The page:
Why you need parental control software – and 5 features to look for

Strike a balance between making the internet a safer place for your children and giving them the freedom to explore, learn and socialize

In the past, parents did not have to worry too much about their children’s digital activities. One centralized computer in the home is the only gateway to the internet, and can be monitored relatively easily. Then came mobile devices. Now the challenge is much bigger. Not only are there more opportunities for our children to surf the web away from our prying eyes, there are even more dangers lurking in the digital world.

This makes parental control software an increasingly attractive and much needed prospect for parents and guardians. And while even OS developers now provide some of the functionality in this area, the most comprehensive feature set will come from third-party solutions designed by security experts. The right tools have to strike a balance between increasing your kids’ safety and giving them the freedom to explore, learn, and socialize.

Why use parental control software?

Kids spend more time on their devices. Screen time for US children before the pandemic it was estimated to be almost four hours per day. According to the same report, it’s doubled thanks to the COVID-era lockdowns. But technology has also been a lifesaver for young people during the pandemic, when many are using it to take classes, stay connected with friends and spend time on their favorite sites and apps. Like it or not, it remains an important part of their life.

As with all things, the key for parents is to understand where there is danger, and to try to minimize risk exposure to their children. At first glance, there are many things to worry about. This includes:

  • Inappropriate content. This can be sexually explicit material, sexist or discriminatory content, disturbing or violent images/videos, gambling websites, and even swearing. What you consider inappropriate will depend on the child’s age and maturity level.
  • Unfortunately, bullying is a fact of life for many children. But the online world arguably extends threats well beyond their immediate network of friends. One EU study claim half of all children have experienced some form of online bullying in their lifetime.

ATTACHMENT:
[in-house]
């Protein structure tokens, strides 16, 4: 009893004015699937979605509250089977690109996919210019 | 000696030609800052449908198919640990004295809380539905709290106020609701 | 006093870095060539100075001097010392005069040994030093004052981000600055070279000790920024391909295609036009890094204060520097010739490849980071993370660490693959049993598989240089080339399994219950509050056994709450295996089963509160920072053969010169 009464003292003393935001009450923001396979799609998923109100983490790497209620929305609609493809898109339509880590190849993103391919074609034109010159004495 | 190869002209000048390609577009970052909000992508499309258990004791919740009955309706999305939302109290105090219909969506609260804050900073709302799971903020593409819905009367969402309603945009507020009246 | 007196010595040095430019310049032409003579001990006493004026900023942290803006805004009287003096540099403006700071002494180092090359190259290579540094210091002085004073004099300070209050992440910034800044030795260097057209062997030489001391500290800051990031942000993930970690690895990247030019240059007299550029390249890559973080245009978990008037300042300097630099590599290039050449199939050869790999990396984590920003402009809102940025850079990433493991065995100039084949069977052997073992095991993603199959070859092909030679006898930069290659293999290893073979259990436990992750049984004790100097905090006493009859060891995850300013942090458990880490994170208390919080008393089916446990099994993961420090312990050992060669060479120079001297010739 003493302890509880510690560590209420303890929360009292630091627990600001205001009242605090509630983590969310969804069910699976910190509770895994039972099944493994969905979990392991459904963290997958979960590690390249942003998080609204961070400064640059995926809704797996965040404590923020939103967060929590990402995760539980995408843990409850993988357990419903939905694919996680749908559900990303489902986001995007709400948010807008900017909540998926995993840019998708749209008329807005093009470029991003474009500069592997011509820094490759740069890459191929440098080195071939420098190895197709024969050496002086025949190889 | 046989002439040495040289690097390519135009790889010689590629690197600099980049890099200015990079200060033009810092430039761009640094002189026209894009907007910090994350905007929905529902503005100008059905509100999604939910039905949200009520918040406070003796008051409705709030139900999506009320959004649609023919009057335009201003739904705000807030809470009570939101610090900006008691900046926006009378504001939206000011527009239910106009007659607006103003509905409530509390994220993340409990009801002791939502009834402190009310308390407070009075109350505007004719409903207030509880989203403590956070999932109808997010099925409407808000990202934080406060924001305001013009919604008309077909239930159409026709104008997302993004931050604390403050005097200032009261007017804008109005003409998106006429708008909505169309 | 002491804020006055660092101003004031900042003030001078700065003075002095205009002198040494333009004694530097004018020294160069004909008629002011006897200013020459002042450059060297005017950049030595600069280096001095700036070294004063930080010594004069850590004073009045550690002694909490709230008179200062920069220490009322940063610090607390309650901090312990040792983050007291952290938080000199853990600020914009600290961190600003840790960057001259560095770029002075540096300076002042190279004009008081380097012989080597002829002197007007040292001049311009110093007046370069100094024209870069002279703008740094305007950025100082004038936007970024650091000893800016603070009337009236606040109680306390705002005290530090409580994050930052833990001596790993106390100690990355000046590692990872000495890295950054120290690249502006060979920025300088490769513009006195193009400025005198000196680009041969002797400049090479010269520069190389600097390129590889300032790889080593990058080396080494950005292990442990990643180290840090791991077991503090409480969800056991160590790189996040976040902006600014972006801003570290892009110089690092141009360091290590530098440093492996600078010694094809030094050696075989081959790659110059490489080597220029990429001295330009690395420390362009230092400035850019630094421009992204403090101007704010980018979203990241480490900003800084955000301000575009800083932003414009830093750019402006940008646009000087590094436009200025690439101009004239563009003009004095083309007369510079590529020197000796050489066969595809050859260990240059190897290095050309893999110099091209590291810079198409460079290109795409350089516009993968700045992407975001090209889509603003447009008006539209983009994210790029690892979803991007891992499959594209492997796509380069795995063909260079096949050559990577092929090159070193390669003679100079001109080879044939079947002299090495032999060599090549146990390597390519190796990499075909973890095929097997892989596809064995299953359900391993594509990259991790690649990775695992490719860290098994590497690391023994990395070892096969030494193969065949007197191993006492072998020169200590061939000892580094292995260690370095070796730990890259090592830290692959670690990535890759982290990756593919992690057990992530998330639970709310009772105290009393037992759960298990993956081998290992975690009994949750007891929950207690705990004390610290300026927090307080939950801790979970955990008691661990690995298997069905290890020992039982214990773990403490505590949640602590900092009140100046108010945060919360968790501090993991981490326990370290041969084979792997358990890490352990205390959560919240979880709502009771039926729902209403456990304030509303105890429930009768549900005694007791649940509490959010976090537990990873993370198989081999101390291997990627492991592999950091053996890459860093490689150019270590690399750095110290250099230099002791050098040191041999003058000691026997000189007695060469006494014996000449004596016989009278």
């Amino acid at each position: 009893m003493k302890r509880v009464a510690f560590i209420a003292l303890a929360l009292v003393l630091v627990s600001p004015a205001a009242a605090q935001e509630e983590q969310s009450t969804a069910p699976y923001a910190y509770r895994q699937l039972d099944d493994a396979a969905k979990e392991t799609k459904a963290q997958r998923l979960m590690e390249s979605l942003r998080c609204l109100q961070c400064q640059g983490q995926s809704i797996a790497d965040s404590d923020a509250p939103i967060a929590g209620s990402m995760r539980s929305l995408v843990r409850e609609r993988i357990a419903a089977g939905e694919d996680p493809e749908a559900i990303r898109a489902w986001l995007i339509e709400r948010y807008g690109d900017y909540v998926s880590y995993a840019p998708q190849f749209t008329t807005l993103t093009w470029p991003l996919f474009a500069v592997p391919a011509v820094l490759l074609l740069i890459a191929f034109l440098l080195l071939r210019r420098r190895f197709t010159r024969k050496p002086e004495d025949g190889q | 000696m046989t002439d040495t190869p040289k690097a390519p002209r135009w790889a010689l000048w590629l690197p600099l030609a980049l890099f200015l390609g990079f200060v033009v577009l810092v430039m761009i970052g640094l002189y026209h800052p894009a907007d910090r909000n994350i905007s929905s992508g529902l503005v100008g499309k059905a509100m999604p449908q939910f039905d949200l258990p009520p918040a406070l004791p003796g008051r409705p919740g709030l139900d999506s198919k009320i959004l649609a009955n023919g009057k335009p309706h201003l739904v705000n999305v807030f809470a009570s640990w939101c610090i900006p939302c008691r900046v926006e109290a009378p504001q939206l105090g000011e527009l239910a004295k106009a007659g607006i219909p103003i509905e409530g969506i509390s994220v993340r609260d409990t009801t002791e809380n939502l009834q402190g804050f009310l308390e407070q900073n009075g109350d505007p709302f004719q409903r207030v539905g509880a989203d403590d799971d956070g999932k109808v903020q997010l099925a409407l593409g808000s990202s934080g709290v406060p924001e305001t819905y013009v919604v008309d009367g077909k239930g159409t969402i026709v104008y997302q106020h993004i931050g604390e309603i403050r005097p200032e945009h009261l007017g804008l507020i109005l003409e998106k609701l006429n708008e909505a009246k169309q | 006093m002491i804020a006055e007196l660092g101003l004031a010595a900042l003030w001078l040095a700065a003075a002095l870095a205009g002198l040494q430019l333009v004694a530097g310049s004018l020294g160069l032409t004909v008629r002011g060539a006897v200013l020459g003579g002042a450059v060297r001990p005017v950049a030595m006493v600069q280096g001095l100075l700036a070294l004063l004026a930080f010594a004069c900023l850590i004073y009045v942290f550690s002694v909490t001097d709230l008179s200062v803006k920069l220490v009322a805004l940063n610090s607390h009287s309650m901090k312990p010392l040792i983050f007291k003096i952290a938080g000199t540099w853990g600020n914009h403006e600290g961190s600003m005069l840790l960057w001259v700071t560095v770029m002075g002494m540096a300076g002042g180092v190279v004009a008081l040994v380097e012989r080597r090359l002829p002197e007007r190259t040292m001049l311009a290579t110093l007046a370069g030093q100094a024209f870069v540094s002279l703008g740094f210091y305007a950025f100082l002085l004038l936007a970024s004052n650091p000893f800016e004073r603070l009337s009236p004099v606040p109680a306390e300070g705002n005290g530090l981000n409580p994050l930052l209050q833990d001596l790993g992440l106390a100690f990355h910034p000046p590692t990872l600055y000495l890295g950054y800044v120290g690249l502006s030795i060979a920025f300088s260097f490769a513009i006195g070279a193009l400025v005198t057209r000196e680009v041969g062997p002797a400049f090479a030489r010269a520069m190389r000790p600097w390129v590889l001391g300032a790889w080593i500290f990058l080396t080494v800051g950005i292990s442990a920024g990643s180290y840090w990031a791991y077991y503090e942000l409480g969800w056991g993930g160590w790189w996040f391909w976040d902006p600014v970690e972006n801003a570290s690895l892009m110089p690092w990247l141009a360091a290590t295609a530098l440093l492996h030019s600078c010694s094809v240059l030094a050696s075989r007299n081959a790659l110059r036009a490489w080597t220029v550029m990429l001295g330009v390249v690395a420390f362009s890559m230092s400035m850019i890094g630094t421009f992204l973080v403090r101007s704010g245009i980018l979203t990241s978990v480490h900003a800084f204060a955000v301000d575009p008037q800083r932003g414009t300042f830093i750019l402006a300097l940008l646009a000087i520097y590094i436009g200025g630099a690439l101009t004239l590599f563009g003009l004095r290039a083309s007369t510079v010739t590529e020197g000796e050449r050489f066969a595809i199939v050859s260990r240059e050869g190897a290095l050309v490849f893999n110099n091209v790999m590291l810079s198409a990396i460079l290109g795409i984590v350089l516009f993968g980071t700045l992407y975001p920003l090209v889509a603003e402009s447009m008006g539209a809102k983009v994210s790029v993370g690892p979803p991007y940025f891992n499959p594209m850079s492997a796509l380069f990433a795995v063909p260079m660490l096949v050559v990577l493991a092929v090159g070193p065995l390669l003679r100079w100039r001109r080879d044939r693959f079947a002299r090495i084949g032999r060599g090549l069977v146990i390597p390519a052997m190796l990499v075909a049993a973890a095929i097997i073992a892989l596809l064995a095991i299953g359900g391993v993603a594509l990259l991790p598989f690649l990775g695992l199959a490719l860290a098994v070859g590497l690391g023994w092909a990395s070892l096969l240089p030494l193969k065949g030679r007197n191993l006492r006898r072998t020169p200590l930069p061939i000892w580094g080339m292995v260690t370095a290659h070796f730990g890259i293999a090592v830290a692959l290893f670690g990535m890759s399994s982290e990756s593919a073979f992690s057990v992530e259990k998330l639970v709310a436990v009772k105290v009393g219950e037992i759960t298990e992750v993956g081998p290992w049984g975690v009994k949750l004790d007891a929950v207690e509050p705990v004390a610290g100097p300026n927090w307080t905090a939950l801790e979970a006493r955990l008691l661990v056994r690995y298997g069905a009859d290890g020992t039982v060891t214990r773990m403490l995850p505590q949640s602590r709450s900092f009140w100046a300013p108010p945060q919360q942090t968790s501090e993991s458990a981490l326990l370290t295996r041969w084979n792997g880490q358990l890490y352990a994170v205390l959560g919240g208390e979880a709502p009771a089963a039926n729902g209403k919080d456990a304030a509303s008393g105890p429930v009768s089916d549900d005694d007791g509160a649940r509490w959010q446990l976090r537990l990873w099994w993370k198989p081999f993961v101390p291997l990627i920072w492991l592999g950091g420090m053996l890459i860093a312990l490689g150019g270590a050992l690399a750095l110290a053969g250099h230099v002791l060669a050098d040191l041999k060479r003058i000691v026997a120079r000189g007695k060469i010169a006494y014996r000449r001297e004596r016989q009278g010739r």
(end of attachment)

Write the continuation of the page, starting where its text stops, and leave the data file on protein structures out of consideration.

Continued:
• Self care. Kids can seem tech-savvy. But they often also tend to take people they meet online for granted. Unfortunately, some adults are ready to take advantage. They will usually try to build trust with their victims by impersonating someone their age on social media, messaging, games, and other apps.
  • Accidental data leak. We are all probably guilty of sharing too much online. But our children often have much larger digital circle of friends than we do, meaning there may be bad actors looking for information they can use. Even something as innocuous as a pet’s name, their home address, or the fact that they are going on vacation can be used in both digital and real-world attacks.
  • Identity theft and phishing scams. As soon as your kids start registering social media, messaging apps, and email accounts, they’ll be bombarded with fake messages designed to trick them into handing over sensitive personal and financial information, or installing malware. Many look convincing. Some may be designed to entice with free giveaway claims.
  • Excessive screen time. This been associated with eye problems, depression, overeating, and other physical problems in children. Perhaps most obviously, being glued to screens means your children are not interacting in the physical world, which can interfere with their emotional and social development.

What to look for in parental control software

There are many solutions on the market that can help with some or all of the above challenges. It pays to invest in a trusted brand with a proven track record in this space, and the broader cybersecurity market. Consider the following as a good starting point:

  • Application control which lets you block apps that aren’t age-appropriate or control which apps they can access, and for how long. Daily time limits are a great idea for minimizing excessive screen time.
  • Application and web usage reports will help you better understand where your child is spending time online and can help highlight sites/apps that may need to be blocked in the future. It should also mark recently installed apps.
  • Safe browsing will help your child navigate the web while blocking access to pre-categorized age-inappropriate sites. It would be useful here for them to be able to request access to certain sites, which you can then work on on a case-by-case basis.
  • Location and zoning alerts will pinpoint your child’s device location to help reduce anxiety about their whereabouts if they forget to message or call you. Another useful feature is the ability to create physical “zones,” with notifications sent to your device when your child enters or leaves.
  • Easy to use portal is the last piece of the puzzle, enabling you to easily setup, manage, and continuously configure your product.

Nice to talk

While it can protect them from the darkest corners of the internet, parental control software is not a silver bullet that will magically make your child a responsible internet user. Nothing can replace the value derived from honest two-way communication with your children. Don’t just tell them you are installing software. Tell them why. Have an open debate about the dangers you see and set some ground rules together. Make sure they feel heard.

Better yet, take the occasional tech break. There are also beautiful worlds for your kids to explore that aren’t online.

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